There are a lot of methods for modeling a head. Some people like box-modeling, others prefer the more tedious approach of modeling the head polygon-to-polygon.
While at first, box-modeling appears easier, the problems appear when you start detailing the model. Adding loops to the already existing box mesh can be tricky and time consuming for less experienced modelers. Most of them end up with a face that is too dense in poly count, yet less detailed and/or having strange creases and various issues. A lot of the best modelers I've known so far prefer the polygon-topolygon approach.
Although it is a tedious method, it offers greater control of the final mesh topology than the box-modeling method.
Some very useful tools: Loop Subdivide, and Proportional Editing. Proportional Editing is kind of emulating sculpt but with lower res meshes ... a must have for organic modeling. To use it, go into Edit mode, press the O-key and Mousewheel up or down to change the radius.
Having good references are really a plus. For this face (based on no photography), I used the Marquardt Beauty Masque to have a lot of attractive proportions.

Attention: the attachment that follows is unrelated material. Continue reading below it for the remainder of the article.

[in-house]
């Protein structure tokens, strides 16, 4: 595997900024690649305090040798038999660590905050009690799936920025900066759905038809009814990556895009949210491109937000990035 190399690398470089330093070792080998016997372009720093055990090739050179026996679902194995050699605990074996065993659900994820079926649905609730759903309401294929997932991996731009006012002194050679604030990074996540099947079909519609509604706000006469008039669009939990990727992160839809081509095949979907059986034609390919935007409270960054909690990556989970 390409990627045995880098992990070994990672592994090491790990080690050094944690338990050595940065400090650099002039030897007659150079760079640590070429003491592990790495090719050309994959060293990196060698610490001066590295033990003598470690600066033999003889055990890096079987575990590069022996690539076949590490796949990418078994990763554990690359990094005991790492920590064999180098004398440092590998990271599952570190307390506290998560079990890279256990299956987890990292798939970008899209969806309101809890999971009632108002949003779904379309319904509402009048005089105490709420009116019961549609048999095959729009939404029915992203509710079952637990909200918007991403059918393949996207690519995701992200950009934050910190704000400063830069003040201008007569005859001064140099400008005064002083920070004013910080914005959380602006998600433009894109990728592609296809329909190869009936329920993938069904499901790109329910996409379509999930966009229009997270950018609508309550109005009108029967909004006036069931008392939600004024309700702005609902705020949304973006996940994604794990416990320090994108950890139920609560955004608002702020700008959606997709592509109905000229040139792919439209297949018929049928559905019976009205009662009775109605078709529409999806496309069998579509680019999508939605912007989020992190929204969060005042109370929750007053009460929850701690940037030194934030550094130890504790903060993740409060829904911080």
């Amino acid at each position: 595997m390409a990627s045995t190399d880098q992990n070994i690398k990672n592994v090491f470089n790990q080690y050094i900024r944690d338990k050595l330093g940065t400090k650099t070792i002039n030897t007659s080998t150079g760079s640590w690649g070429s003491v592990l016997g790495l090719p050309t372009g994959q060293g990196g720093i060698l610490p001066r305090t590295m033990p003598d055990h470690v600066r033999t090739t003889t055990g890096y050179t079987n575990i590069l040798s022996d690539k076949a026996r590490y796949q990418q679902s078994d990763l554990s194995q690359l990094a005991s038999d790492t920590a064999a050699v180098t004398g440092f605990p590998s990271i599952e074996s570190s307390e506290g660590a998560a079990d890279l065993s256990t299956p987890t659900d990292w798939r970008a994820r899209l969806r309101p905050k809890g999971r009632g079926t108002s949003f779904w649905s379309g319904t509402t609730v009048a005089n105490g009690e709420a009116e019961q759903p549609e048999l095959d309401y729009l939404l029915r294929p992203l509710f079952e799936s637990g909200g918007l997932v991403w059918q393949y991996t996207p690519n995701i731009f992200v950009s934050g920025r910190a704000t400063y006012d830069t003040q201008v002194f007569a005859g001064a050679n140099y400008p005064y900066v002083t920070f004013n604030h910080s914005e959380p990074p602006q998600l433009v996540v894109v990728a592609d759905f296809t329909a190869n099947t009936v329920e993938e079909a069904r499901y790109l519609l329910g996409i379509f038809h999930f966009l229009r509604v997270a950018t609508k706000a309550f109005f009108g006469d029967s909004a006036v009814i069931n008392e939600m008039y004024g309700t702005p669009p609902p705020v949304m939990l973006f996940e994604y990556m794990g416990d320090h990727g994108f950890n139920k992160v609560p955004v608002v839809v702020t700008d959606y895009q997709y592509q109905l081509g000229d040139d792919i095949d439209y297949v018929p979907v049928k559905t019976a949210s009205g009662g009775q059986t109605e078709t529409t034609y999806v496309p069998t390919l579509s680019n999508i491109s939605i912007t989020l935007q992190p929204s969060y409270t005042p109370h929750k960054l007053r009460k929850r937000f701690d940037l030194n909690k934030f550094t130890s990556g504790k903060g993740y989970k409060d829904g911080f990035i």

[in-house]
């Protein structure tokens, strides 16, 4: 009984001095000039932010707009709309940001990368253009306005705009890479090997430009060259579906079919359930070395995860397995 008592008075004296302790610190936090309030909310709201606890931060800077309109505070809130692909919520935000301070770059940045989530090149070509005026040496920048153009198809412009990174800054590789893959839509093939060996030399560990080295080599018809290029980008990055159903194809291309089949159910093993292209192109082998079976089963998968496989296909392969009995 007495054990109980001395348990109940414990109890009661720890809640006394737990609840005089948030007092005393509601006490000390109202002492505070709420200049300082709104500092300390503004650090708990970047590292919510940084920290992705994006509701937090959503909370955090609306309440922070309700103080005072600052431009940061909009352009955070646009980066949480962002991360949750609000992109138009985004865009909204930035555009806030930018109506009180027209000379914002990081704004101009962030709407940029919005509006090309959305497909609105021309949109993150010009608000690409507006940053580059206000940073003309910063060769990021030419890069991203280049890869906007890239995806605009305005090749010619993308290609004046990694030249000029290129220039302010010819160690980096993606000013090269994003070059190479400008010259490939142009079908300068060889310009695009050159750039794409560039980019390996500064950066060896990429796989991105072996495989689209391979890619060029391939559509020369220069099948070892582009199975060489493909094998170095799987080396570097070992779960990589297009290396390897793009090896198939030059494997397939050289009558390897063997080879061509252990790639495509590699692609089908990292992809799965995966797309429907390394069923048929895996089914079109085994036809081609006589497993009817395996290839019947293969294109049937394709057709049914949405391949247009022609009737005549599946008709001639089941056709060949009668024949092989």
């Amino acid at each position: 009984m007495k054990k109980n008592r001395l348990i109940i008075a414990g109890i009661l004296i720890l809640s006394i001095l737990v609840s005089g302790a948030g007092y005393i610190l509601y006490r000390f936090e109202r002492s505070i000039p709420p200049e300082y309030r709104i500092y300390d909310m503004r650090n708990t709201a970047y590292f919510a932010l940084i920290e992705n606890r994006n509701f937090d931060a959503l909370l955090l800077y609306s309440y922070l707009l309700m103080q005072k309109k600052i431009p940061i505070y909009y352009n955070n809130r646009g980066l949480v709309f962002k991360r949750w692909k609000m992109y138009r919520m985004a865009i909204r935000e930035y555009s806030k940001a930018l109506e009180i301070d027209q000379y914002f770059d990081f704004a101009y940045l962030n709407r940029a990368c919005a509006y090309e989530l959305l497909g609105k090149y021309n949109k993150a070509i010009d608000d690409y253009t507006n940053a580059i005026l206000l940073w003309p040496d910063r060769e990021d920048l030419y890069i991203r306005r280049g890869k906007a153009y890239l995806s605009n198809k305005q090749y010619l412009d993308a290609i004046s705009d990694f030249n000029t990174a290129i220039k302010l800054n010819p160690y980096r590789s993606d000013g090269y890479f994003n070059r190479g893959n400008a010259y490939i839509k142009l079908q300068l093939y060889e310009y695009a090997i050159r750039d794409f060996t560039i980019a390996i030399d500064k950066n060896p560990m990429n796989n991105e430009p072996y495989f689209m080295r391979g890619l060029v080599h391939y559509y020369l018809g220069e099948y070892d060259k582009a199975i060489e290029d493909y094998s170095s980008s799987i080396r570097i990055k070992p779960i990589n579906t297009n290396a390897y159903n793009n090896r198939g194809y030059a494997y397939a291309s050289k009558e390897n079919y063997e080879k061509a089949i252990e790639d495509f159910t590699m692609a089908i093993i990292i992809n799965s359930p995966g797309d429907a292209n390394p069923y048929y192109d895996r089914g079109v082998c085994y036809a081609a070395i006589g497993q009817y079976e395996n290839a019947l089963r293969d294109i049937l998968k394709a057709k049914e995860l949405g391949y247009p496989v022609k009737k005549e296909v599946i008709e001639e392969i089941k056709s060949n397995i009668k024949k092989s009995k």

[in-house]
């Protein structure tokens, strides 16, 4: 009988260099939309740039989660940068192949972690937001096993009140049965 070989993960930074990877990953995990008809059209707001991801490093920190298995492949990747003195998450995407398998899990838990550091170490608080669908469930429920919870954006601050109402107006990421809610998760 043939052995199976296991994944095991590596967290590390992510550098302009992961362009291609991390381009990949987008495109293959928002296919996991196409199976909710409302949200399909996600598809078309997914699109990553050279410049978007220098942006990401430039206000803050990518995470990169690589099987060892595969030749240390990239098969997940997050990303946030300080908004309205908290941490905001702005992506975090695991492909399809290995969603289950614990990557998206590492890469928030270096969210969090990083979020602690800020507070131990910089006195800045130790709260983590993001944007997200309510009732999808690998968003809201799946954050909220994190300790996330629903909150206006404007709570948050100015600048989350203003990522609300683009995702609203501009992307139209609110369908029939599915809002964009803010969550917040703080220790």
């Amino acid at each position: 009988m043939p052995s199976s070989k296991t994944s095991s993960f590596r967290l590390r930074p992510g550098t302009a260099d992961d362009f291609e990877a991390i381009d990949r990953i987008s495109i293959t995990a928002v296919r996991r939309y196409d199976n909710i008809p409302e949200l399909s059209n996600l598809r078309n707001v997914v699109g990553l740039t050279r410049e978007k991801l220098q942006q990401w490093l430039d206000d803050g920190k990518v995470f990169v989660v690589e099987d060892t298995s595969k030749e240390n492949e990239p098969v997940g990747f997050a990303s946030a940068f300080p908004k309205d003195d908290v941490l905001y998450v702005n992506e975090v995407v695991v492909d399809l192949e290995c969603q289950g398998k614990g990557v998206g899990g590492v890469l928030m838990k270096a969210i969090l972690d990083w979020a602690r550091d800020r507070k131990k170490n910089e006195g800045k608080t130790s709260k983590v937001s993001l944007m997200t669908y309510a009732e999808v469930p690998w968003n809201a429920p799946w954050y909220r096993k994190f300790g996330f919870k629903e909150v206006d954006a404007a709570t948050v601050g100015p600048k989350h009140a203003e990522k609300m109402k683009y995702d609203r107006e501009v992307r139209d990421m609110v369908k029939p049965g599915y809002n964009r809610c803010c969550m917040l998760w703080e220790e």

You can find it here :
Take the Frontal Repose and the Lateral Repose for a neutral face. But enough talking! Let's assume you have reached a point where you know the proportions of a human face and wish to solidify this knowledge into a realistic portrait.
I always start by doing the eyes. Eyes are the most recognizable and important part of a face. Some might start with another part of the face, but for me, if I screw up the eyes, I don't even bother finishing the face anyway.
Edge extrusion will be your worque horse for new face creation, along with merging vertexes and loop subdivisión. Loop subdivisión is a nice tool to have, because we essentially worque on face loops.
Modeling The Eye
Step1 Add a Plane to the 3D view. Before doing anything, add Mirror then SubD modifiers to the mesh.
Fig 0. Starting out with a polygon.
Start by extruding an edge from your Plane and do a rough outline of an eye (Fig 1).
Fig1. Modeling the outline.
Step2 This will serve as a basis for modeling the eyes. Select one edge from the outer rim while pressing [Alt+Shift+D] and extrude the selection, scale it and move the vértices until you have a shape like in fig2.
Fig2. Extruding the outer edges.
Step3 select the following edges and subdivide them. I subdivided them 3 times (fig3b).